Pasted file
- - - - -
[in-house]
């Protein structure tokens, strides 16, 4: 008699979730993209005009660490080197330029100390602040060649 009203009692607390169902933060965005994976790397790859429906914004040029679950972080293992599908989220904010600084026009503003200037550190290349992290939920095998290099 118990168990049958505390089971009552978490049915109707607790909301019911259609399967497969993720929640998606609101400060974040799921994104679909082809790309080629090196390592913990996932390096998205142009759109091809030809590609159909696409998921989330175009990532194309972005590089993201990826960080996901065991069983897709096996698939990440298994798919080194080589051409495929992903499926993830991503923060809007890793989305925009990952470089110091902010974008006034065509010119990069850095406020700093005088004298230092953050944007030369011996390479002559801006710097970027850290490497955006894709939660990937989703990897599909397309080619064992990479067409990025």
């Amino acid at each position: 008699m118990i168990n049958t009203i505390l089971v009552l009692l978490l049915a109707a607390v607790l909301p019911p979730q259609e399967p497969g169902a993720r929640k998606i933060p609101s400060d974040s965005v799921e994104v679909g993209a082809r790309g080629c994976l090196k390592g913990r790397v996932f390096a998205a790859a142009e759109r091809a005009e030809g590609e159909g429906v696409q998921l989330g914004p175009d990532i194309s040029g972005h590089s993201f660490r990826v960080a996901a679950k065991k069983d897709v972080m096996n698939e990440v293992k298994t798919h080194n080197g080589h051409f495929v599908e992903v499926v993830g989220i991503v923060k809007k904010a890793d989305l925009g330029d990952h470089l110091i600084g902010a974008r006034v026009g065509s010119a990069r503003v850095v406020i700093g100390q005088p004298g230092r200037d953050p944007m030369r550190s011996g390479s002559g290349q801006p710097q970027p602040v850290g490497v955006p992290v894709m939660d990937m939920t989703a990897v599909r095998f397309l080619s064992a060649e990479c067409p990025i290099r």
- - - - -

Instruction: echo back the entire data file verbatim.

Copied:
[in-house]
């Protein structure tokens, strides 16, 4: 008699979730993209005009660490080197330029100390602040060649 009203009692607390169902933060965005994976790397790859429906914004040029679950972080293992599908989220904010600084026009503003200037550190290349992290939920095998290099 118990168990049958505390089971009552978490049915109707607790909301019911259609399967497969993720929640998606609101400060974040799921994104679909082809790309080629090196390592913990996932390096998205142009759109091809030809590609159909696409998921989330175009990532194309972005590089993201990826960080996901065991069983897709096996698939990440298994798919080194080589051409495929992903499926993830991503923060809007890793989305925009990952470089110091902010974008006034065509010119990069850095406020700093005088004298230092953050944007030369011996390479002559801006710097970027850290490497955006894709939660990937989703990897599909397309080619064992990479067409990025």
């Amino acid at each position: 008699m118990i168990n049958t009203i505390l089971v009552l009692l978490l049915a109707a607390v607790l909301p019911p979730q259609e399967p497969g169902a993720r929640k998606i933060p609101s400060d974040s965005v799921e994104v679909g993209a082809r790309g080629c994976l090196k390592g913990r790397v996932f390096a998205a790859a142009e759109r091809a005009e030809g590609e159909g429906v696409q998921l989330g914004p175009d990532i194309s040029g972005h590089s993201f660490r990826v960080a996901a679950k065991k069983d897709v972080m096996n698939e990440v293992k298994t798919h080194n080197g080589h051409f495929v599908e992903v499926v993830g989220i991503v923060k809007k904010a890793d989305l925009g330029d990952h470089l110091i600084g902010a974008r006034v026009g065509s010119a990069r503003v850095v406020i700093g100390q005088p004298g230092r200037d953050p944007m030369r550190s011996g390479s002559g290349q801006p710097q970027p602040v850290g490497v955006p992290v894709m939660d990937m939920t989703a990897v599909r095998f397309l080619s064992a060649e990479c067409p990025i290099r």